About 20 minutes after Southwest Flight 1380 took off from New York’s LaGuardia Airport on April 17, one of the plane’s engines exploded, sending debris through a passenger window and causing the cabin to lose pressure.
As the Boeing 737 quickly began losing altitude, Capt. Tammie Jo Shults and first officer Darren Ellisor called for an emergency landing at Philadelphia International Airport.
Terrified passengers grabbed oxygen masks from the ceiling and one passenger, Jennifer Riordan, was partially sucked out of the window and died. Remarkably, the pilots landed the plane with just one engine.
Shults, Ellisor, and flight attendants Rachel Fernheimer, Seanique Mallory and Kathryn Sandoval joined "CBS This Morning" for their first joint, live interview to discuss the harrowing ordeal.
Shults said they while they were relieved to land the plane safely, that success was overshadowed by the death of Riordan.
"The survival of 148 never eclipses the loss of one," Shults said.
The crew also discussed the shared faith that got them through and how they managed to communicate and stay calm amid the chaos.
"Well, in LaGuardia when we had a little extra time we were chatting and Rachel had gotten a new Bible with room to journal on the side, and she and Seanique and then Kathryn was talking about she was in a study of Psalms, which is where I’m doing a study in Psalms and Proverbs," Shults said of the meeting the crew had before the flight. "When you talk about things deeper than the weather, your family and faith, the things that matter to you, even if they’re different, it tends to bring a bond."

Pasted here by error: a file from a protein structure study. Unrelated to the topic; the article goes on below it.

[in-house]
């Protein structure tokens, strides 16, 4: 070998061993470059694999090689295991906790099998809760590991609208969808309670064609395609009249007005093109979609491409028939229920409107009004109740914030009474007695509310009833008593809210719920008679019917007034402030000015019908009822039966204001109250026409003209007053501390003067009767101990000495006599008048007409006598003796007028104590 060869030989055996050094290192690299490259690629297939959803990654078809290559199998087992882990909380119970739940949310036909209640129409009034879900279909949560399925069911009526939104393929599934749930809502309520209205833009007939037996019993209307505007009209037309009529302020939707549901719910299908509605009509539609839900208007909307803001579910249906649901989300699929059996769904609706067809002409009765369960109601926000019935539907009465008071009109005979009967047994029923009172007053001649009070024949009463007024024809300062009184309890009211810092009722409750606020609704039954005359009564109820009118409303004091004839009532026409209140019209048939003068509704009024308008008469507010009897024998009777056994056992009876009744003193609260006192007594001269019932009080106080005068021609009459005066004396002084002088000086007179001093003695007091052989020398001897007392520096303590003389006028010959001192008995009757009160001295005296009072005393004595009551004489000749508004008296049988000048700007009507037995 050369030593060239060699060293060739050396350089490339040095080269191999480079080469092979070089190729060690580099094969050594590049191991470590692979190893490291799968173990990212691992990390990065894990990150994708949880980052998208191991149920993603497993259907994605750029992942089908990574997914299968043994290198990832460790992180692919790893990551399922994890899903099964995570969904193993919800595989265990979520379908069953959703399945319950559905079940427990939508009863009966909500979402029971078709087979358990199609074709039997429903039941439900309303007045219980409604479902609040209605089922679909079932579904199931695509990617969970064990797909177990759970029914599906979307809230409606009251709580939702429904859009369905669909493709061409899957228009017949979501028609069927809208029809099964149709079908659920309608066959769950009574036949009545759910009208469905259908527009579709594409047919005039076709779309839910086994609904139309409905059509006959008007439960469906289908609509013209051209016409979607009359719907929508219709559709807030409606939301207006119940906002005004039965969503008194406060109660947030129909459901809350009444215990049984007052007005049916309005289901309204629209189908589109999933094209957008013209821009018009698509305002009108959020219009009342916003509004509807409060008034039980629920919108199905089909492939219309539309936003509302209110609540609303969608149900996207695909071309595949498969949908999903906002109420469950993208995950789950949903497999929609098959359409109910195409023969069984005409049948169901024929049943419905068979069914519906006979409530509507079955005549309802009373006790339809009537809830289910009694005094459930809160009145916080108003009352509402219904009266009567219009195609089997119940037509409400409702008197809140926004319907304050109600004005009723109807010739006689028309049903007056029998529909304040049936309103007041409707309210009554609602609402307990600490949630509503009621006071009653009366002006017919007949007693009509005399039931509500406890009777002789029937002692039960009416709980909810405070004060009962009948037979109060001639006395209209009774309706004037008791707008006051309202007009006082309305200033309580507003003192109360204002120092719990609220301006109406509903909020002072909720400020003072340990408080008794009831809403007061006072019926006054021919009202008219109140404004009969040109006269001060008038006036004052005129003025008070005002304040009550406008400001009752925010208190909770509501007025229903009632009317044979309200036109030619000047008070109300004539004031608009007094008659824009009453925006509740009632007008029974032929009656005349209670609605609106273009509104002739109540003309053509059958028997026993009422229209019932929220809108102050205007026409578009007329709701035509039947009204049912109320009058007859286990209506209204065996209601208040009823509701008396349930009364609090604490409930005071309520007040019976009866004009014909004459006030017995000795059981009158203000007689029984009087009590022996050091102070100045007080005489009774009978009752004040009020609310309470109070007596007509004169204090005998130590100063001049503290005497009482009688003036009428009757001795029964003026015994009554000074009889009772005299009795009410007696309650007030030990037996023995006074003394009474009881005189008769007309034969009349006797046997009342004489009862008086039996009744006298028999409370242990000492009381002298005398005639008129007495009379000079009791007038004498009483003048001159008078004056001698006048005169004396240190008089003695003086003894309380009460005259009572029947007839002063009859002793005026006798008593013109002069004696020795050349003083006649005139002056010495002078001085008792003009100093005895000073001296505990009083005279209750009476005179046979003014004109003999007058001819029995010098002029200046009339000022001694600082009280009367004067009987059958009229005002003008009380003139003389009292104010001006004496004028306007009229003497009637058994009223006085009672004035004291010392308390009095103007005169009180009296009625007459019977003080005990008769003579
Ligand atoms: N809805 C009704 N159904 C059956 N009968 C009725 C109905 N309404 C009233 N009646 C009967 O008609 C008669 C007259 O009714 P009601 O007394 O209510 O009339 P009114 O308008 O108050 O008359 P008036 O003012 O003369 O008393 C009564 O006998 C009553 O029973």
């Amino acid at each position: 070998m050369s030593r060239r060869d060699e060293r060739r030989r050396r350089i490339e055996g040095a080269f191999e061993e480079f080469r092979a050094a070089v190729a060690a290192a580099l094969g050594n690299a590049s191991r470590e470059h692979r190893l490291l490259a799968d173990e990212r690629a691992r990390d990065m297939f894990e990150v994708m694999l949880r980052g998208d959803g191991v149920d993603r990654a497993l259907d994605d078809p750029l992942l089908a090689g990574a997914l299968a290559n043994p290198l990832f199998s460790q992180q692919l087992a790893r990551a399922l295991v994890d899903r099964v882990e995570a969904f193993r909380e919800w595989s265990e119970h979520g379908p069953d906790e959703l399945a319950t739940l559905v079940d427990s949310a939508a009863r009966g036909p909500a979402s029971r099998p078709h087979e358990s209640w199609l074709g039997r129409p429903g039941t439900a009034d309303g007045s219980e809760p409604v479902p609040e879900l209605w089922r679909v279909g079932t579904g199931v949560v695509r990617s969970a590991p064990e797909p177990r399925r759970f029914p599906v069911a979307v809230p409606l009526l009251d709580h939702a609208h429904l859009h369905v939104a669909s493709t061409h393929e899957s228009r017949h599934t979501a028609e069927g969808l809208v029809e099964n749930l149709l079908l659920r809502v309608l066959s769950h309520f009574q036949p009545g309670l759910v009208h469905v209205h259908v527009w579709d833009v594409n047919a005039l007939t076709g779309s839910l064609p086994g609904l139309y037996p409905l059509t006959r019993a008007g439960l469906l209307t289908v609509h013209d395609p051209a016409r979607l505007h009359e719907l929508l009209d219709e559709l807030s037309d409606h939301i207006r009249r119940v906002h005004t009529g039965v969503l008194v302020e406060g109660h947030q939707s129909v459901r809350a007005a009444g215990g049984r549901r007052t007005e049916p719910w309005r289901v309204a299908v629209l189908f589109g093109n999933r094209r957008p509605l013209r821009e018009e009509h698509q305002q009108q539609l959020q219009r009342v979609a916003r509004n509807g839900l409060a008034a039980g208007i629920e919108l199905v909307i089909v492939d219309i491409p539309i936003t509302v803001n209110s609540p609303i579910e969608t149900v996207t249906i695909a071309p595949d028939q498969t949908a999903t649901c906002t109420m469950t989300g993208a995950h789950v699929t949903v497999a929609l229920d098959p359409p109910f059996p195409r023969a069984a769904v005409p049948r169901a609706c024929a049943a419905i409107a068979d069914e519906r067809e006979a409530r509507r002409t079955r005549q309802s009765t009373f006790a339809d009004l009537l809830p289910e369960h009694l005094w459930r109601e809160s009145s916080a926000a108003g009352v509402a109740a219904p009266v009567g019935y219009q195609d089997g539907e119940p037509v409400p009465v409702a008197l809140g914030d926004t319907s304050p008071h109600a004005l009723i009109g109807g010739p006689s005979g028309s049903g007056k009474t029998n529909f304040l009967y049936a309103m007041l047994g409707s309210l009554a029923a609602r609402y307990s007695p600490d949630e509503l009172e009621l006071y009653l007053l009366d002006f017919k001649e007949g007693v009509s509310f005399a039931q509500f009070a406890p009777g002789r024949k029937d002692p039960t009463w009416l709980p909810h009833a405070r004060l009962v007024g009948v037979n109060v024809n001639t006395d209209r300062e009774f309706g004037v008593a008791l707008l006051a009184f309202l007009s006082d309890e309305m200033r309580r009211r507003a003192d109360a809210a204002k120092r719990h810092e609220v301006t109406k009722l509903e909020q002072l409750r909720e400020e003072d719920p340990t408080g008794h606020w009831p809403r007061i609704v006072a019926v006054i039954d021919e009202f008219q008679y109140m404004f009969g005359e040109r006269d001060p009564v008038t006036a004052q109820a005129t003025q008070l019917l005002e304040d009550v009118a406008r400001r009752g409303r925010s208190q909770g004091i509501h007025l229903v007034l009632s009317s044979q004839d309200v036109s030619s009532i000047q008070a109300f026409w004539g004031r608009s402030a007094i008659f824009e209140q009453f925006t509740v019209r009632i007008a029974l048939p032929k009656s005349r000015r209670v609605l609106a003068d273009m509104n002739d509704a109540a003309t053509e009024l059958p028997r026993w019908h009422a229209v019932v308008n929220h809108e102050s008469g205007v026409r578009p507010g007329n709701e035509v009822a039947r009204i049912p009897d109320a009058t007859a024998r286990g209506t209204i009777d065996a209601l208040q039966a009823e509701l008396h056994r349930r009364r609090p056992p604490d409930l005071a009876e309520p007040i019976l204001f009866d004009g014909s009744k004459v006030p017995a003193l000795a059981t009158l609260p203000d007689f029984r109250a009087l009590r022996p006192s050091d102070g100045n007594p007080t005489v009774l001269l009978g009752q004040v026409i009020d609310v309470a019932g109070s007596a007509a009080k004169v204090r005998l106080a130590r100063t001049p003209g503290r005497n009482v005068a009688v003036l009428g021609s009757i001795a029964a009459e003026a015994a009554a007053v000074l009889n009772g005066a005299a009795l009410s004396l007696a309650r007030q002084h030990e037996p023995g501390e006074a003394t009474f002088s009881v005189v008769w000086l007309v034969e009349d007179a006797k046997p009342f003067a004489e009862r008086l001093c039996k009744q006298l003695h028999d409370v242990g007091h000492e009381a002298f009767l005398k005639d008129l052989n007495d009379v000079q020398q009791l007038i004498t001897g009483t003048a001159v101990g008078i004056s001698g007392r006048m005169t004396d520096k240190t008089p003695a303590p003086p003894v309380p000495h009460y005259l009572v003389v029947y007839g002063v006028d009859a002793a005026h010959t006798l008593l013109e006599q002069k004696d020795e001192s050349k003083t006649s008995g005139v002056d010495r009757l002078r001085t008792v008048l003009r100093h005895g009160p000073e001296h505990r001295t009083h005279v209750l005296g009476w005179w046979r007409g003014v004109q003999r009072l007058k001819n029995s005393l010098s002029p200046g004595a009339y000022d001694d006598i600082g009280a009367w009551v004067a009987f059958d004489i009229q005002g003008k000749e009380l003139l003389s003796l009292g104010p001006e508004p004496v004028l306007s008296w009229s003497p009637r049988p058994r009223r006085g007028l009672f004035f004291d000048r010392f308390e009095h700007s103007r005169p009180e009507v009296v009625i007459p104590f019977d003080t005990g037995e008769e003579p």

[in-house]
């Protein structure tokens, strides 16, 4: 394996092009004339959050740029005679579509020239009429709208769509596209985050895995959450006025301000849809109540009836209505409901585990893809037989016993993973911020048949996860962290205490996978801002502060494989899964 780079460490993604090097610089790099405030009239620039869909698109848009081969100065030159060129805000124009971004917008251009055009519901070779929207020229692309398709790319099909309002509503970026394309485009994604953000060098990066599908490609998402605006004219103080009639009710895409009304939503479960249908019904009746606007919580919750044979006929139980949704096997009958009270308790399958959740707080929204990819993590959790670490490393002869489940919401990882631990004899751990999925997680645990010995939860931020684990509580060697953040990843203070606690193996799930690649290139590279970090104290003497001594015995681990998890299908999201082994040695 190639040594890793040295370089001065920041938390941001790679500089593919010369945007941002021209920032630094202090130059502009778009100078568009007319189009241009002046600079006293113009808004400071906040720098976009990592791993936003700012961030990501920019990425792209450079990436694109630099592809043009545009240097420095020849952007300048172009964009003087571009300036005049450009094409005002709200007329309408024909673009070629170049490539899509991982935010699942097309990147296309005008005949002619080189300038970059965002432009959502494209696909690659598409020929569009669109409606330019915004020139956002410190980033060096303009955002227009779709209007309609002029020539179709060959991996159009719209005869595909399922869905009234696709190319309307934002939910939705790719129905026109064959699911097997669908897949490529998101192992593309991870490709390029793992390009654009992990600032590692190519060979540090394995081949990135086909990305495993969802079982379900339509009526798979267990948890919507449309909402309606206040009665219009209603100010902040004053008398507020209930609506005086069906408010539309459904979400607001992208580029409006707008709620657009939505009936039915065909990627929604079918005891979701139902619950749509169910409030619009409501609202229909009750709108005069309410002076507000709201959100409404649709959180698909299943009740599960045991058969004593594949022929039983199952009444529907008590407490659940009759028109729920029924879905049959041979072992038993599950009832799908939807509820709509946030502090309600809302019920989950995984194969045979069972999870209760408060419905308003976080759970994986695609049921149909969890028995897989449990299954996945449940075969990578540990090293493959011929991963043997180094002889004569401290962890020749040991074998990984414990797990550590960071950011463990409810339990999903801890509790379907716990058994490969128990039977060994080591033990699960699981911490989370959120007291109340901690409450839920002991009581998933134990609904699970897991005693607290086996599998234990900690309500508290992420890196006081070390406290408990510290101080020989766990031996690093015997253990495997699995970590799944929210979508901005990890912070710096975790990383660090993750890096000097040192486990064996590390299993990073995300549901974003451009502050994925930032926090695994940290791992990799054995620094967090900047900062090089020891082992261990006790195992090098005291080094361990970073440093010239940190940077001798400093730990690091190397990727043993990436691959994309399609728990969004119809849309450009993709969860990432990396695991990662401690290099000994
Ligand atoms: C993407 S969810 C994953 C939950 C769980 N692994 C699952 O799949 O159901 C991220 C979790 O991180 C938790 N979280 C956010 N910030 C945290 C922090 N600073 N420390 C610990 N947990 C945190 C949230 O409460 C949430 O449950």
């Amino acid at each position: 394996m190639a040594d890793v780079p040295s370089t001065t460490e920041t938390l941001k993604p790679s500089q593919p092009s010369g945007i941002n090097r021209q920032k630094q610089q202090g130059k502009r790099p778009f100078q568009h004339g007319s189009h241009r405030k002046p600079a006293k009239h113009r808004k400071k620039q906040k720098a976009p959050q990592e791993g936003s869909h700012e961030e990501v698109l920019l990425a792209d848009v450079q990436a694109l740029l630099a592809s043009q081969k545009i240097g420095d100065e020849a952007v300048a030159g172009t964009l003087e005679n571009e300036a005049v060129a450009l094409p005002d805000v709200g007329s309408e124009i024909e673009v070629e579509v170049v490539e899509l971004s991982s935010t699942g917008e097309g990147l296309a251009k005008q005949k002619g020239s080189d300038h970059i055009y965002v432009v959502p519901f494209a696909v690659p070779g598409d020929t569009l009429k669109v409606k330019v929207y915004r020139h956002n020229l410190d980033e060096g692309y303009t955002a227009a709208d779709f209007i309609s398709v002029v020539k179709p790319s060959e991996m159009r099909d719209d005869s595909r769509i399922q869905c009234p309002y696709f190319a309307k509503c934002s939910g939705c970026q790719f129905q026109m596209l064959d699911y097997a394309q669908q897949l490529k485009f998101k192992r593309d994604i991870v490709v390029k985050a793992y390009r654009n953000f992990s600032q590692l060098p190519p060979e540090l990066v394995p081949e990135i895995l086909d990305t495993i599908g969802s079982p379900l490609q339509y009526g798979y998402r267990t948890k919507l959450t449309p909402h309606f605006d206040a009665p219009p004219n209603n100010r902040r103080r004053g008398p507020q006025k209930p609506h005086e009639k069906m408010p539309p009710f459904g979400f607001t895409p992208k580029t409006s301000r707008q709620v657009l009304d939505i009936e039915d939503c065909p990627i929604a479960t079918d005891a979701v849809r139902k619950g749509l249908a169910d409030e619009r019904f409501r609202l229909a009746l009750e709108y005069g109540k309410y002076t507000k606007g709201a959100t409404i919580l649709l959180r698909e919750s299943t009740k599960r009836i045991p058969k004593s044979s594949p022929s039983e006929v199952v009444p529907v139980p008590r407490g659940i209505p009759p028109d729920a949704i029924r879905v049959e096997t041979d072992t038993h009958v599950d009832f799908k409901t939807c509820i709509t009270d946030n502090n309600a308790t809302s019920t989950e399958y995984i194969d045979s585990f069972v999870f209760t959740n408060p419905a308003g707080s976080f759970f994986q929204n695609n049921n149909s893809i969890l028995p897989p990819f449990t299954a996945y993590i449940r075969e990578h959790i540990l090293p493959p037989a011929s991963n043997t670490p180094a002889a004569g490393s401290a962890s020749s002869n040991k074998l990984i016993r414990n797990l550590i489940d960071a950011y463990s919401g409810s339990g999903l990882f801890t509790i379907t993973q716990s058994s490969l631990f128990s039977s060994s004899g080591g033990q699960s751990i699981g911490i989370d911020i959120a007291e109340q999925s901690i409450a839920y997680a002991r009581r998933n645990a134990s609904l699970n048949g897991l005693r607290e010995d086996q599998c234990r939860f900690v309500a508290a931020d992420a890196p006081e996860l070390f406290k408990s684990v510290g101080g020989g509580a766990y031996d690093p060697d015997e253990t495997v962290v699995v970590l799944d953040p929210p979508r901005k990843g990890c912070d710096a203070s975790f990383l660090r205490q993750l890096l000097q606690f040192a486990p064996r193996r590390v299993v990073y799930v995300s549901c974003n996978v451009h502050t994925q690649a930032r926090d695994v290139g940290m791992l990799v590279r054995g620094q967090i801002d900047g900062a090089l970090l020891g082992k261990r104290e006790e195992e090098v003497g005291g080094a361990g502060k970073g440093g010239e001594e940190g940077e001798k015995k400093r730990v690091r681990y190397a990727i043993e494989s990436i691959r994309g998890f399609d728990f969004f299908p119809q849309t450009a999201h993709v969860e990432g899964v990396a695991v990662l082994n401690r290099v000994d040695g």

That shared faith among the crew, who had never flown together before, didn’t just bond them, it created a sense of communal calm.
"Well, it was the peace that God had given us all. It’s a peace that surpasses all understanding. Like Tammie Jo said, we came together beforehand and we all talked about God, and not knowing what was going to happen minutes later, God had already prepared us without us even knowing," Seanique Mallory said.
"We didn’t have to communicate verbally with each other because we just had trust and we were able to just do what we needed to do. But to communicate with our passengers we had to have a very loud, stern but caring voice," Rachel Fernheimer added.
Faith and trust also helped them communicate with the terrified passengers, who look to flight attendants in times of uncertainty.
"I would just grab their hands even if I had to stretch over into a window seat and I would just look into some of their bloodshot eyes and say ‘Look at me. We’re going to be OK. We’re going to make it. We are going to Philadelphia and we are here together.’ And I think that was the most important thing was to just – even though our ears had popped from the rapid decompression and there was wind and debris all throughout the cabin, in the midst of chaos you have to just look at someone. And I think eye contact was the biggest communication during that," Fernheimer said.
A preliminary finding determined a fatigued engine blade snapped, causing the plane’s engine to tear apart. Southwest Airlines has finished inspecting its engine fan blades after the deadly incident and said it did not find any fatigued blades. The National Transportation Safety Board is still investigating the engine failure.